Osho Ashram, Chabad House turn into fortresses
The Chabad House and the Osho Ashram at Koregaon Park are barely 500 metres away from the German Bakery. For several people staying in the ashram and many foreigners visiting the Chabad House and staying in the locality nearby, it has been a favourite haunt.india Updated: Feb 15, 2010 01:30 IST
The Chabad House and the Osho Ashram at Koregaon Park are barely 500 metres away from the German Bakery. For several people staying in the ashram and many foreigners visiting the Chabad House and staying in the locality nearby, it has been a favourite haunt.
It was also, according to Home Minister P. Chidambaram, a “soft target,” while the other two places were “hard targets” under the radar of terrorists — they were also surveyed by suspected LeT operative David Headley in 2008-2009.
Osho Ashram, one of those “hard targets,” turned into a veritable fortress on Sunday, a day after a bomb ripped through the bakery, killing nine. Police commandos were deployed at the main gate of the Ashram, hugely popular with foreigners ever since it came up in 1974.
Police barred visitors from entering the complex. While the bomb site was sealed off by the local police, the Riot Control Police and Maharashtra State Reserve Police, no traffic was allowed on the road on which the bakery is located.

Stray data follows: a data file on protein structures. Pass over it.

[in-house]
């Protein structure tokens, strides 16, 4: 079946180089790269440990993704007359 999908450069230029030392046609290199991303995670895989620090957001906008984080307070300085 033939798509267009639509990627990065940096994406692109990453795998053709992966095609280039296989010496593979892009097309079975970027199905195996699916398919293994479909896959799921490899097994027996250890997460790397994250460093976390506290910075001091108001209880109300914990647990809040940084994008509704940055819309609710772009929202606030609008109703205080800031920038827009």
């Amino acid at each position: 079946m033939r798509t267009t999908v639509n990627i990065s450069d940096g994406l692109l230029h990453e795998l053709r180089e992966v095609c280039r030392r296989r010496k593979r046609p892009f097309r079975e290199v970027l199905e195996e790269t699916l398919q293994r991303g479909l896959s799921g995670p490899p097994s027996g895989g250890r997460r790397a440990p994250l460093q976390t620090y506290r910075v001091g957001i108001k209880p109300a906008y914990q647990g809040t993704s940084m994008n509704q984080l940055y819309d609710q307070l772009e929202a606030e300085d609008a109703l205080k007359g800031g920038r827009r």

Inside the 40-acre ashram —founded by godman Osho Rajneesh — activity was going on as usual when the blast happened. Nearly 2,000 visitors — mostly foreigners and some Indians — were present.
“We are not afraid, though we are shocked by the tragic incident. Security at the Ashram has now been beefed up,” said Daurren, a foreigner staying there.
The Chabad House, which members of the Jewish community regularly visit, is situated on the North-Main Road in Koregaon Park.
Members of the community were in the middle of prayers on Saturday evening when they heard a loud explosion.
“I am upset about what happened, but not afraid. We are grateful to Indian authorities for the round-the-clock security at Chabad,” said Rabbi Betzalel Kupchik.
(With inputs from agencies)